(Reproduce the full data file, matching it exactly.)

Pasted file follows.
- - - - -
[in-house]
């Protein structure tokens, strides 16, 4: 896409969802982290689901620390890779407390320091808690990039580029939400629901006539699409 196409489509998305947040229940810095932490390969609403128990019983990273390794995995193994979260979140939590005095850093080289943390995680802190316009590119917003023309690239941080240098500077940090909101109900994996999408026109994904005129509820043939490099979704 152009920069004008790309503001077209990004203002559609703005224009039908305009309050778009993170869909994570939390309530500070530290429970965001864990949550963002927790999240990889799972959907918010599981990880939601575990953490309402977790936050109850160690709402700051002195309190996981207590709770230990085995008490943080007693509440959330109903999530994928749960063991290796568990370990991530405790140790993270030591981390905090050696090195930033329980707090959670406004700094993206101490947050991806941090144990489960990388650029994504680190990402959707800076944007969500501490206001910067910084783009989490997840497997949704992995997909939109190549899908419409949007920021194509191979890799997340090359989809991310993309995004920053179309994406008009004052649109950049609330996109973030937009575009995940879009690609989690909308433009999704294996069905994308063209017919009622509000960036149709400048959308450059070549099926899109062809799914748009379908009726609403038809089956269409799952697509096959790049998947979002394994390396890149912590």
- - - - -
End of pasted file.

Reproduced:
[in-house]
């Protein structure tokens, strides 16, 4: 896409969802982290689901620390890779407390320091808690990039580029939400629901006539699409 196409489509998305947040229940810095932490390969609403128990019983990273390794995995193994979260979140939590005095850093080289943390995680802190316009590119917003023309690239941080240098500077940090909101109900994996999408026109994904005129509820043939490099979704 152009920069004008790309503001077209990004203002559609703005224009039908305009309050778009993170869909994570939390309530500070530290429970965001864990949550963002927790999240990889799972959907918010599981990880939601575990953490309402977790936050109850160690709402700051002195309190996981207590709770230990085995008490943080007693509440959330109903999530994928749960063991290796568990370990991530405790140790993270030591981390905090050696090195930033329980707090959670406004700094993206101490947050991806941090144990489960990388650029994504680190990402959707800076944007969500501490206001910067910084783009989490997840497997949704992995997909939109190549899908419409949007920021194509191979890799997340090359989809991310993309995004920053179309994406008009004052649109950049609330996109973030937009575009995940879009690609989690909308433009999704294996069905994308063209017919009622509000960036149709400048959308450059070549099926899109062809799914748009379908009726609403038809089956269409799952697509096959790049998947979002394994390396890149912590």